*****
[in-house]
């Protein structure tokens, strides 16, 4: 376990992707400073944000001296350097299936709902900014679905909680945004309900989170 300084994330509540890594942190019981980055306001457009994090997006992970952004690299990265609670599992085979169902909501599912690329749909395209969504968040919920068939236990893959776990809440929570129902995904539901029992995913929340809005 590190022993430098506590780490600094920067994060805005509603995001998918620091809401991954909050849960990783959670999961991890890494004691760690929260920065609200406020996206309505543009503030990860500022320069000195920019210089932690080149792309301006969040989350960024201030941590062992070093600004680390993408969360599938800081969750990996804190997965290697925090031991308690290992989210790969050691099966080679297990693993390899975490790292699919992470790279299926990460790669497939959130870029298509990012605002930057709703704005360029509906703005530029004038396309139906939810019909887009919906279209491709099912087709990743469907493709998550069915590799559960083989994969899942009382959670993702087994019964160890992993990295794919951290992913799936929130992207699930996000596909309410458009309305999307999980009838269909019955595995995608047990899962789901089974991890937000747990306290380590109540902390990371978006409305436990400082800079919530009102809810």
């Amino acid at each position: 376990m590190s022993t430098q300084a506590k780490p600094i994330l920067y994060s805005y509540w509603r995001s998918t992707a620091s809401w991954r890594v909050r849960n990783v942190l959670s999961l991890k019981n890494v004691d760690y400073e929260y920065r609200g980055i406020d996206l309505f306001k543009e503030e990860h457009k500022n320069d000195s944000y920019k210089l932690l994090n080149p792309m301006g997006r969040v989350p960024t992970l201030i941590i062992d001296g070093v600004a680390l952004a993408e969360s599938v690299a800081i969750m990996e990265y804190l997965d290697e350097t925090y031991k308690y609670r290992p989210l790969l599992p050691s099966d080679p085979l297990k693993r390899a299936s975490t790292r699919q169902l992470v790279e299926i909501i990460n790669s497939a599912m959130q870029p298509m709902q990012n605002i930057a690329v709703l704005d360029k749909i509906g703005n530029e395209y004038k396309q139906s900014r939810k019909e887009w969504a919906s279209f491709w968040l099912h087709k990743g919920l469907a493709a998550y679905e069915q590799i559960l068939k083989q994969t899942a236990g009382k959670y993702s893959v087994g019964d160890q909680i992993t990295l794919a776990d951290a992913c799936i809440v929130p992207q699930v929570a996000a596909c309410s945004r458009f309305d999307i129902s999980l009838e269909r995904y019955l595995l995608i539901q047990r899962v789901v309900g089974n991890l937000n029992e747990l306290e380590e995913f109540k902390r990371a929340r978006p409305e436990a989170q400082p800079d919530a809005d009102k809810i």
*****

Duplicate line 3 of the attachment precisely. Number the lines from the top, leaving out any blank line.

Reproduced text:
């Amino acid at each position: 376990m590190s022993t430098q300084a506590k780490p600094i994330l920067y994060s805005y509540w509603r995001s998918t992707a620091s809401w991954r890594v909050r849960n990783v942190l959670s999961l991890k019981n890494v004691d760690y400073e929260y920065r609200g980055i406020d996206l309505f306001k543009e503030e990860h457009k500022n320069d000195s944000y920019k210089l932690l994090n080149p792309m301006g997006r969040v989350p960024t992970l201030i941590i062992d001296g070093v600004a680390l952004a993408e969360s599938v690299a800081i969750m990996e990265y804190l997965d290697e350097t925090y031991k308690y609670r290992p989210l790969l599992p050691s099966d080679p085979l297990k693993r390899a299936s975490t790292r699919q169902l992470v790279e299926i909501i990460n790669s497939a599912m959130q870029p298509m709902q990012n605002i930057a690329v709703l704005d360029k749909i509906g703005n530029e395209y004038k396309q139906s900014r939810k019909e887009w969504a919906s279209f491709w968040l099912h087709k990743g919920l469907a493709a998550y679905e069915q590799i559960l068939k083989q994969t899942a236990g009382k959670y993702s893959v087994g019964d160890q909680i992993t990295l794919a776990d951290a992913c799936i809440v929130p992207q699930v929570a996000a596909c309410s945004r458009f309305d999307i129902s999980l009838e269909r995904y019955l595995l995608i539901q047990r899962v789901v309900g089974n991890l937000n029992e747990l306290e380590e995913f109540k902390r990371a929340r978006p409305e436990a989170q400082p800079d919530a809005d009102k809810i």